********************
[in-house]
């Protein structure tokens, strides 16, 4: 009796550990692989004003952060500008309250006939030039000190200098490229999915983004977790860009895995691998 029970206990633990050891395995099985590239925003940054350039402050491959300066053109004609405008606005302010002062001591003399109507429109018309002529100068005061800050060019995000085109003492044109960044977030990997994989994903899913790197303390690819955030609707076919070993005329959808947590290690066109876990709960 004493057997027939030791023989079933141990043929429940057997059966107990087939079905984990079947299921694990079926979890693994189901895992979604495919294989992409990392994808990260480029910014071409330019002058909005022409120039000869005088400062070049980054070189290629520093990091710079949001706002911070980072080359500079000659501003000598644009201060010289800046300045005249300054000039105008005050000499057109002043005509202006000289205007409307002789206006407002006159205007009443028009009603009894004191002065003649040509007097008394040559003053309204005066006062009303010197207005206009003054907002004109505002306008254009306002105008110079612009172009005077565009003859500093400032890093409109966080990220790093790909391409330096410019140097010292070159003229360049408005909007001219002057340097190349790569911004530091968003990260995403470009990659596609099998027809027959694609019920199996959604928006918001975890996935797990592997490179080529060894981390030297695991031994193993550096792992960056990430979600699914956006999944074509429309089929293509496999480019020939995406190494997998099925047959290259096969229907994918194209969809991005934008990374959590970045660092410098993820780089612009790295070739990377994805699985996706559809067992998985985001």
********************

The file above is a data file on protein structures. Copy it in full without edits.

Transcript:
[in-house]
């Protein structure tokens, strides 16, 4: 009796550990692989004003952060500008309250006939030039000190200098490229999915983004977790860009895995691998 029970206990633990050891395995099985590239925003940054350039402050491959300066053109004609405008606005302010002062001591003399109507429109018309002529100068005061800050060019995000085109003492044109960044977030990997994989994903899913790197303390690819955030609707076919070993005329959808947590290690066109876990709960 004493057997027939030791023989079933141990043929429940057997059966107990087939079905984990079947299921694990079926979890693994189901895992979604495919294989992409990392994808990260480029910014071409330019002058909005022409120039000869005088400062070049980054070189290629520093990091710079949001706002911070980072080359500079000659501003000598644009201060010289800046300045005249300054000039105008005050000499057109002043005509202006000289205007409307002789206006407002006159205007009443028009009603009894004191002065003649040509007097008394040559003053309204005066006062009303010197207005206009003054907002004109505002306008254009306002105008110079612009172009005077565009003859500093400032890093409109966080990220790093790909391409330096410019140097010292070159003229360049408005909007001219002057340097190349790569911004530091968003990260995403470009990659596609099998027809027959694609019920199996959604928006918001975890996935797990592997490179080529060894981390030297695991031994193993550096792992960056990430979600699914956006999944074509429309089929293509496999480019020939995406190494997998099925047959290259096969229907994918194209969809991005934008990374959590970045660092410098993820780089612009790295070739990377994805699985996706559809067992998985985001």